Ofsted (UK education and children’s services regulator) whipped up a frenzy this morning when it accused two police officers of acting illegally for babysitting each other’s children. The two “criminals” in question work one full-time role through job-share and babysit each other’s children when the other is working. Ofsted says the women should legally be registered as childminders (who pay an annual fee to Ofsted and must complete training) as their arrangement lasts for longer than 2 hours a day and results in each woman receiving “a reward,” i.e. free child care.
Is it just me or does this over-literal interpretation of the law defy logic and wreak of the nanny state run wild? Costs of child care are astronomical, around £40-50/day for a nursery and £4-5.50/hour for childminders in my area, and if you are fortunate enough to be able to make a mutually advantageous reciprocal babysitting arrangement with a trusted friend and colleague, why shouldn’t you be able to?
Good on Ofsted for taking its responsibility to regulate UK childcare for kids under 8 seriously but rulings like this open up a regulatory can of worms that is difficult to enforce, aggravates the masses and increases inconvenience and financial pressure for the parents in question.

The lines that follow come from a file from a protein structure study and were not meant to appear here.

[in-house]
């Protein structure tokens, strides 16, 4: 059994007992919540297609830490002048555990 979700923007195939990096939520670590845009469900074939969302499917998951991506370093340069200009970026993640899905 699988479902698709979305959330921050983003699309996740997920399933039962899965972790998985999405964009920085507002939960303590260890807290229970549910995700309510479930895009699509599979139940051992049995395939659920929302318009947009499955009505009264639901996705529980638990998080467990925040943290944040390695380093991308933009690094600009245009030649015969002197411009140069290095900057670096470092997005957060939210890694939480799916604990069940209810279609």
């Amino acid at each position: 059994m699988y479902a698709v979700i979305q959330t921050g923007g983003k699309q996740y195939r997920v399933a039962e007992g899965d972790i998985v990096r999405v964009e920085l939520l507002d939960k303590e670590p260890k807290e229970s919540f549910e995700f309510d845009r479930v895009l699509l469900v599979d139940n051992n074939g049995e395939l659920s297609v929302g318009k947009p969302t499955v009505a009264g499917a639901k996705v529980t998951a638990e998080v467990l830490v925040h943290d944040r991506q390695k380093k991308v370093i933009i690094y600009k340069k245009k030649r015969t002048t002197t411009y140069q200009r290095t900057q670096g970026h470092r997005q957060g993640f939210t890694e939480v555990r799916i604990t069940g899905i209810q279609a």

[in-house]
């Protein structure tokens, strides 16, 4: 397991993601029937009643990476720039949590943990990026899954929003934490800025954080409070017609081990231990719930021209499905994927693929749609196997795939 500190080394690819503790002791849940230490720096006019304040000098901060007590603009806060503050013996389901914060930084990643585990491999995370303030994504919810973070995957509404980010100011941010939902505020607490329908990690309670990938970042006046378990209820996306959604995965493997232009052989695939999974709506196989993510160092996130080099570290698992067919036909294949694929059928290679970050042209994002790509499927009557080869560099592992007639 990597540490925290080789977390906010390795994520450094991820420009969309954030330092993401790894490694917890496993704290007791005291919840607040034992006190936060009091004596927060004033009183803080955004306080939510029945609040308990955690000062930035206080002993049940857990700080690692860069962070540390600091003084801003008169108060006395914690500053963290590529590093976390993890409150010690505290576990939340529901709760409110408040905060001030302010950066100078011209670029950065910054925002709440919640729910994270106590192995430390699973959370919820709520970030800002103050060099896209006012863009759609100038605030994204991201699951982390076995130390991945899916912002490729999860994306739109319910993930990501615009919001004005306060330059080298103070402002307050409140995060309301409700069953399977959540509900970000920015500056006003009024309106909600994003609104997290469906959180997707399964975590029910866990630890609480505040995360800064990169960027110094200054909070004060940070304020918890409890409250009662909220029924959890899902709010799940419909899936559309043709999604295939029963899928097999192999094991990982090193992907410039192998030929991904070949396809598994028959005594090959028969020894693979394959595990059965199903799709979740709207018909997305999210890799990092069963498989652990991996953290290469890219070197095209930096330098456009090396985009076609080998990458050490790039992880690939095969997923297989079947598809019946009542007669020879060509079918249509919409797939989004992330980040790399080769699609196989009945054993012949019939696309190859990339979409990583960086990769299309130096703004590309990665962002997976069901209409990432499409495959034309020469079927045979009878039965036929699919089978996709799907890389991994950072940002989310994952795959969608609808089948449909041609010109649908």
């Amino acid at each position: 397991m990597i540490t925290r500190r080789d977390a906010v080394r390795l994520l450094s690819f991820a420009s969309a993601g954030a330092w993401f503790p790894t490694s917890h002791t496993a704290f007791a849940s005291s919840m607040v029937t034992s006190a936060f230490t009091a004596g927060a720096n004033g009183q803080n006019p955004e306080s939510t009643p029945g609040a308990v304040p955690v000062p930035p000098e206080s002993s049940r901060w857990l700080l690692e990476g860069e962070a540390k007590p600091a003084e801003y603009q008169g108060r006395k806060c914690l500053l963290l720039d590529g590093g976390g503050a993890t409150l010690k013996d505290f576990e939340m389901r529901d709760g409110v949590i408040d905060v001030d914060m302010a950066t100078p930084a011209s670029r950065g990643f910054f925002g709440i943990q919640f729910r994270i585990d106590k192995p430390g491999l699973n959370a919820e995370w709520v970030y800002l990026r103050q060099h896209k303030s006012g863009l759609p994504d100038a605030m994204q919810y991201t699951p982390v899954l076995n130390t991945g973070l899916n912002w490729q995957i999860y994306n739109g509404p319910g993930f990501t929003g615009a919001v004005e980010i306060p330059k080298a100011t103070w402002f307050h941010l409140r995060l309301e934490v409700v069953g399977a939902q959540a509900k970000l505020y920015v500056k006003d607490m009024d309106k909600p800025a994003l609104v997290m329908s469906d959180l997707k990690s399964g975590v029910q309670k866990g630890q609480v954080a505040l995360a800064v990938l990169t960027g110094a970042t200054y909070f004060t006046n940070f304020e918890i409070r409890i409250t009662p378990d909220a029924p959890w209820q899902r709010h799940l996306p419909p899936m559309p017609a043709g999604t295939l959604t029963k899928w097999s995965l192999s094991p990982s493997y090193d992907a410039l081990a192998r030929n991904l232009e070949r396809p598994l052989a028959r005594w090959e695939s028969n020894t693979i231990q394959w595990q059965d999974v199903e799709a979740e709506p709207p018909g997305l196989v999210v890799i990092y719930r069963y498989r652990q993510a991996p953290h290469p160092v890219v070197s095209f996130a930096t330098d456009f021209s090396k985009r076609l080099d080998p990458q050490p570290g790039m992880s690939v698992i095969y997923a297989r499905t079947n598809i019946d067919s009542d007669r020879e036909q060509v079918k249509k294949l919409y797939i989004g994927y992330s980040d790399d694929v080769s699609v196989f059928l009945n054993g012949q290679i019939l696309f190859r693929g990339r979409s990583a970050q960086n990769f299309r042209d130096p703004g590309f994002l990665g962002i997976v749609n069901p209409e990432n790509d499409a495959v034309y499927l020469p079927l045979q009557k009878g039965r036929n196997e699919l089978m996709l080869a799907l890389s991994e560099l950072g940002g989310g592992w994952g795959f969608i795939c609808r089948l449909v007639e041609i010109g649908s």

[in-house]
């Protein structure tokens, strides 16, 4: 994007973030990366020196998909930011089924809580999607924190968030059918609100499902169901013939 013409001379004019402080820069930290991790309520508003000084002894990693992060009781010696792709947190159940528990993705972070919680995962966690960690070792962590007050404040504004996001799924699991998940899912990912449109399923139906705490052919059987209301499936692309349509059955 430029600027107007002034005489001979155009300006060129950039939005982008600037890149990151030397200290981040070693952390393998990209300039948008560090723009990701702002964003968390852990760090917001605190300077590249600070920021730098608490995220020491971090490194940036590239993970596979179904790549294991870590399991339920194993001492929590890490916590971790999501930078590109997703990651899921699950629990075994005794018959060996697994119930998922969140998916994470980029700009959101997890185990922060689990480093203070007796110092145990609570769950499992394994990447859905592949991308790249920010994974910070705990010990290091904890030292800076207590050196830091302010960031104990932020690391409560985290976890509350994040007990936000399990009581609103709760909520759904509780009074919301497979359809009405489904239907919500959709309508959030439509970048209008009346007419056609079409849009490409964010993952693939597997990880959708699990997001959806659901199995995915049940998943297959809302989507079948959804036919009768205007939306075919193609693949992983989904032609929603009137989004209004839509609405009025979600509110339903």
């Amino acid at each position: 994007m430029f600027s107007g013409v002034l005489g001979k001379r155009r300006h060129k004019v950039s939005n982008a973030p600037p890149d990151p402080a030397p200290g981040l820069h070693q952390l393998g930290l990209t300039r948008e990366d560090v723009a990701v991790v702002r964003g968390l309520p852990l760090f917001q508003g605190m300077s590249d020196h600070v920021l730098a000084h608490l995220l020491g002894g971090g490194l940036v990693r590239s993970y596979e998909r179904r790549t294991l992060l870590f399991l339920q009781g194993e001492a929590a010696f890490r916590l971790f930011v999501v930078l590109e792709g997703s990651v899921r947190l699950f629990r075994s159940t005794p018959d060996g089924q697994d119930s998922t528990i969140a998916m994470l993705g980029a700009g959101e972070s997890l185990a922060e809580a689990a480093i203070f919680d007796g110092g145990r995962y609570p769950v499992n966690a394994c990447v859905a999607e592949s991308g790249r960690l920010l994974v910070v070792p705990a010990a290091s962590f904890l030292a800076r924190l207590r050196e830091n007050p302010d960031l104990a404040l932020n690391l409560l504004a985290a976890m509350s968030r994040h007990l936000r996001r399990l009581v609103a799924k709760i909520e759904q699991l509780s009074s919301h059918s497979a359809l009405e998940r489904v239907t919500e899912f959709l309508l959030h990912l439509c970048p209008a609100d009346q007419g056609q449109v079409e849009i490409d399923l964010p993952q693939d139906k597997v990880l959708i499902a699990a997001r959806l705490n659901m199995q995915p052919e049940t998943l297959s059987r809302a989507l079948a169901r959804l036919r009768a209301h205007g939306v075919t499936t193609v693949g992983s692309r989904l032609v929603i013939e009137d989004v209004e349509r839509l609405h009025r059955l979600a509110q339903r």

Sure, unregistered friends who also act as babysitters may not have the same first aid qualifications, insurances, etc in place that a childminder will, but its unlikely that close relatives (who do not have to register as childminders for providing similar babysitting services) do. This is a risk that working parents take when arranging their child care and the litigious issues that may arise as a result are, in my opinion, outside of Ofsted’s remit. Its attempt to class childcare as a “reward” in lieu of payment looks like a feeble attempt to drive up its membership fees. Plus, in the wake of Baby P and social services scrutiny, such a ruling only serves to divert its attention into yet another area that doesn’t warrant it’s time and energy.